“When speech crosses into conduct that violates our policies — policies against bullying, harassment, intimidation — we take action,” Gay said.

Gay and Magill have since resigned from their positions, while Kornbluth remains at MIT. All three presidents who testified at the first congressional hearing were — like Schill — relatively new to their posts.

At the second hearing, Columbia administrators — including Columbia President Minouche Shafik — were questioned about chants used by pro-Palestinian protesters. Shafik said chants of “intifada,” along with “by any means necessary,” were, to her, “incredibly distressing.”

She said current Columbia rules do not specify that slogans like “globalize the intifada” are prohibited but noted she has sent a “very clear message” that these messages are “unacceptable.”

Columbia faculty who appeared to support militant group Hamas were also brought up during the hearing. 

Shafik said there were five cases at the time of faculty who had been removed from the classroom or dismissed as a result of their comments on the Israel-Hamas war.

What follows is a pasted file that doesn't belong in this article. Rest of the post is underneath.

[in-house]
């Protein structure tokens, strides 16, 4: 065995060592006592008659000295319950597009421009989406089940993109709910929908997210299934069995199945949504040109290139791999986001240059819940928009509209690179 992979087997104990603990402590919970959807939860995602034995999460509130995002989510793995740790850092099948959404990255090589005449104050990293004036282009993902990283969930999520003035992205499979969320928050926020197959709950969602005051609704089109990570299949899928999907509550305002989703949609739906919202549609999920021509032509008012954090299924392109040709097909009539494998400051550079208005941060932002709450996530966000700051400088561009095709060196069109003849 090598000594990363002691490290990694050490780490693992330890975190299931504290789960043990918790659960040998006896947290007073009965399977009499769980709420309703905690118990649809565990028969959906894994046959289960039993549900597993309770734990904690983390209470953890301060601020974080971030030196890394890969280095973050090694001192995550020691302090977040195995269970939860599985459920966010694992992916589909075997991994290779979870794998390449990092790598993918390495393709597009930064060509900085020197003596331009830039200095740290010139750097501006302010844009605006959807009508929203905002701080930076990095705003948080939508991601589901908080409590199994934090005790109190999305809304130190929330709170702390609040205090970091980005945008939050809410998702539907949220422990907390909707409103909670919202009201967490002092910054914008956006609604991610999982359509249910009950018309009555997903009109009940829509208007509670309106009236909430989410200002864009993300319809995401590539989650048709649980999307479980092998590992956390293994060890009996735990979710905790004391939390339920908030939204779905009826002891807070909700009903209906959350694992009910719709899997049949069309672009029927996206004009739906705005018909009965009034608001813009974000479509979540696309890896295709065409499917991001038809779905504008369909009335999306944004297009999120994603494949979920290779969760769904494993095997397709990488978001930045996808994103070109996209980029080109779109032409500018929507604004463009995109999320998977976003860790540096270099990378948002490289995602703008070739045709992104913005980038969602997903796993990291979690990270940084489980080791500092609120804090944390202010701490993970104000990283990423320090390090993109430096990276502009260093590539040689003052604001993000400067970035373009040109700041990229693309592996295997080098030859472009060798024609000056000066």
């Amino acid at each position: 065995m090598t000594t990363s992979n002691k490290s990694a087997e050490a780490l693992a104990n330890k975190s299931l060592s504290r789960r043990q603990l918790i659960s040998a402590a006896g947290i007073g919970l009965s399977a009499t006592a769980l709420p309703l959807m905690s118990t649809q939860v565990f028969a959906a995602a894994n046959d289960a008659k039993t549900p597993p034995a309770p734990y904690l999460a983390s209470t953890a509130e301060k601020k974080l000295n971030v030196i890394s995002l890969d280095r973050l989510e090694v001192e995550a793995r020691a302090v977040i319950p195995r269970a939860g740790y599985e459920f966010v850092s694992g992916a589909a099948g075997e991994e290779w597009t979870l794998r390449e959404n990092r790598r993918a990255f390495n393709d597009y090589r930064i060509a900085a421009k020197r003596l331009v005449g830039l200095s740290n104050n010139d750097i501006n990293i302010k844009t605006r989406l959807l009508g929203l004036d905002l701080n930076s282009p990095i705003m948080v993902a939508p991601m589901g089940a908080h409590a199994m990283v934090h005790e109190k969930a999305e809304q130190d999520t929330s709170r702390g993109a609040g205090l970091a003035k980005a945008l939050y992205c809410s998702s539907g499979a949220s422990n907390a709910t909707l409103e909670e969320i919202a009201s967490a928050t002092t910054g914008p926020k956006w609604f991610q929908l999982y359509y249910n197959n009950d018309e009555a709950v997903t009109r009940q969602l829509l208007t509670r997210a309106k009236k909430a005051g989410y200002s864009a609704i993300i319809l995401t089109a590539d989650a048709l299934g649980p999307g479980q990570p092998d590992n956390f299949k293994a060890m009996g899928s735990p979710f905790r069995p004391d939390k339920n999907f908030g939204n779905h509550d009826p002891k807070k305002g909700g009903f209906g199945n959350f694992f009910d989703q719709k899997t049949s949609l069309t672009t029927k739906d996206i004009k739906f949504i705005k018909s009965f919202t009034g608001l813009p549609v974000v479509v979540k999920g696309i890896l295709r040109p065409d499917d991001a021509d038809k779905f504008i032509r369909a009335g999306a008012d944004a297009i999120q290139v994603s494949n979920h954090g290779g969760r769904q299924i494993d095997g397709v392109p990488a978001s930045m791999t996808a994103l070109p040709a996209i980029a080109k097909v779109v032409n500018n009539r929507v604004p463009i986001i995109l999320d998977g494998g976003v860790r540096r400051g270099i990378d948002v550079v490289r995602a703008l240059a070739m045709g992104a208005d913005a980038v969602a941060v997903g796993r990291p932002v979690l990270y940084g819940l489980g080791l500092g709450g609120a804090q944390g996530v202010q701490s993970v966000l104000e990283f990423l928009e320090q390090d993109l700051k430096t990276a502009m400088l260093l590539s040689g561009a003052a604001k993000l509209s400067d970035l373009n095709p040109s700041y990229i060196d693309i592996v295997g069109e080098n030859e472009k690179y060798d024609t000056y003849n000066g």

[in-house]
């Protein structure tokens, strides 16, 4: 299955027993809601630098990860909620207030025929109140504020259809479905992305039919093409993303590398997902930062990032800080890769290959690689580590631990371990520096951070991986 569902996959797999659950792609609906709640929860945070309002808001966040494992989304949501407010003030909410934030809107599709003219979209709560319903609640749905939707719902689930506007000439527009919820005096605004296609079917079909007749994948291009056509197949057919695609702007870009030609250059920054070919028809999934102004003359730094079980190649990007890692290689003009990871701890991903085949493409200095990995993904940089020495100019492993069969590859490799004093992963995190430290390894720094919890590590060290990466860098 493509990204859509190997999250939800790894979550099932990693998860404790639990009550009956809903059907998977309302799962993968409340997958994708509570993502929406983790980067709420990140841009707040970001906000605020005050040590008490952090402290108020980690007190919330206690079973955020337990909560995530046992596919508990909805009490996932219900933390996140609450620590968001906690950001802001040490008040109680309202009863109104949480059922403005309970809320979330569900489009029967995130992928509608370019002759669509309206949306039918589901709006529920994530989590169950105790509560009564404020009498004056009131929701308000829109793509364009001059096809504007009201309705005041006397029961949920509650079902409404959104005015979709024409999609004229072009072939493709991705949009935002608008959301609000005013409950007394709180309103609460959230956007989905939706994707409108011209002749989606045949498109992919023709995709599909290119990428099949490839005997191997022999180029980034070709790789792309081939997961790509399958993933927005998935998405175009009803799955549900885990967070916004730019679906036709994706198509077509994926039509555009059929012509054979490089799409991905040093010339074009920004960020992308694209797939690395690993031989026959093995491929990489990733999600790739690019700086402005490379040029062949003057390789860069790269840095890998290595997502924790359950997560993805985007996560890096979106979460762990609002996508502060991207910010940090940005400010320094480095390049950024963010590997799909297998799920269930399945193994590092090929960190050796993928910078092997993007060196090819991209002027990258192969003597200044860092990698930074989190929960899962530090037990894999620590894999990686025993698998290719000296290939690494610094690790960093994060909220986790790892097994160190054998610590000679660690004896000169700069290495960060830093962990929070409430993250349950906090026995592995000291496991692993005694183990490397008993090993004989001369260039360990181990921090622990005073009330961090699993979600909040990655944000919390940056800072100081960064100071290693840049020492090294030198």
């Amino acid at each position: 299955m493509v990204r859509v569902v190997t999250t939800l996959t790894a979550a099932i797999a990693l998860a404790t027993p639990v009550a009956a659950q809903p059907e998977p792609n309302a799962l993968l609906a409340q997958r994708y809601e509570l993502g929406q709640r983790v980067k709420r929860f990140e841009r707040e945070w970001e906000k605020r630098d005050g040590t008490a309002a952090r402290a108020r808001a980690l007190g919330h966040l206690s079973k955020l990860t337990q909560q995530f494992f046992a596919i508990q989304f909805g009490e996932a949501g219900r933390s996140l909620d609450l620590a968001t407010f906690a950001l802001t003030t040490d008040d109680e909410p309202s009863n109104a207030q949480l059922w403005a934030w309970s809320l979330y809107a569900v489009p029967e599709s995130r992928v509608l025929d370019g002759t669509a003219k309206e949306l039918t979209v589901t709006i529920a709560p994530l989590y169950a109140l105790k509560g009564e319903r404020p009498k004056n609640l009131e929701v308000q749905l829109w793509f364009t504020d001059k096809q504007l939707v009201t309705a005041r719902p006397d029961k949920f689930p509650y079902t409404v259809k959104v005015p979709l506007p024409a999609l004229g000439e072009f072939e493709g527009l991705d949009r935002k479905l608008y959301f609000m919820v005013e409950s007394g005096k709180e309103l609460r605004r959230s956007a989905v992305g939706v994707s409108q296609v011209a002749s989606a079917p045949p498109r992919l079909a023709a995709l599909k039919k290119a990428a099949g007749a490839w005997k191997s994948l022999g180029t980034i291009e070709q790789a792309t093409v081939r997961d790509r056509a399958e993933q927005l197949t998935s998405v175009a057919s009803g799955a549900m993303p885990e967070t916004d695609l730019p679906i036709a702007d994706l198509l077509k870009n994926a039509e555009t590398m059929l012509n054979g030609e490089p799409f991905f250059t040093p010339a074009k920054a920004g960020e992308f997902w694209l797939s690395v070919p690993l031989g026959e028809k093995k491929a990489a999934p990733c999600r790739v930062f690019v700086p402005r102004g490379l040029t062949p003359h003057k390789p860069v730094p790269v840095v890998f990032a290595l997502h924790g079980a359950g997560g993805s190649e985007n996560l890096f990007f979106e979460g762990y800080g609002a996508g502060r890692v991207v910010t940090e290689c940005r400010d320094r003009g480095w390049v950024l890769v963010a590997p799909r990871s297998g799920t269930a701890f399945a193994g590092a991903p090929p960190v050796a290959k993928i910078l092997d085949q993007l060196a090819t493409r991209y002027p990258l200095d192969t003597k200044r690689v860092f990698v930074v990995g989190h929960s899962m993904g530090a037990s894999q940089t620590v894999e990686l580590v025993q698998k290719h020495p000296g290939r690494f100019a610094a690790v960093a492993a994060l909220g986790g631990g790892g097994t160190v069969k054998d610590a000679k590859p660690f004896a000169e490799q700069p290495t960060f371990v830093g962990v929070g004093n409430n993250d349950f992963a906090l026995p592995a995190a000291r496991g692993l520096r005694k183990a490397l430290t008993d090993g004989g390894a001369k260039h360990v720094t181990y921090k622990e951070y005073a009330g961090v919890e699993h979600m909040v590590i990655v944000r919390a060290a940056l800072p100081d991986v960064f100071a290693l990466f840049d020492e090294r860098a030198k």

“On my watch, faculty who make remarks that cross the line in terms of antisemitism, there will be consequences for them,” Shafik said. 

Foxx and her colleagues will likely scrutinize the actions and rhetoric of Medill Prof. Steven Thrasher’s, who documented his experience at the Deering Meadow encampment on social media platform X, formerly Twitter.

The day after her testimony, Shafik authorized the New York Police Department to clear out a pro-Palestinian encampment. Officers arrested more than 100 protesters, an action which prompted universities across the country to set up similar “Liberated Zone” demonstrations, including at Northwestern.

Unlike other college campuses, NU administrators refrained from mobilizing law enforcement and University Police held a minimal presence at the encampment after its first day. 

NU administrators’ decision to strike a deal with encampment organizers after six days drew Foxx’s criticism. In her letter, she writes that University leaders “surrendered to the violators in a shameful agreement,” a decision likely to be criticized in the committee hearing. 

Thursday’s hearing is set to begin at 8:45 a.m. CDT in the Rayburn House Office Building. 

Email: [email protected] 

Twitter: @beatricedvilla

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What to Watch For: University President Michael Schill gears up for congressional testimony

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House Committee on Education and the Workforce opens antisemitism investigation into NU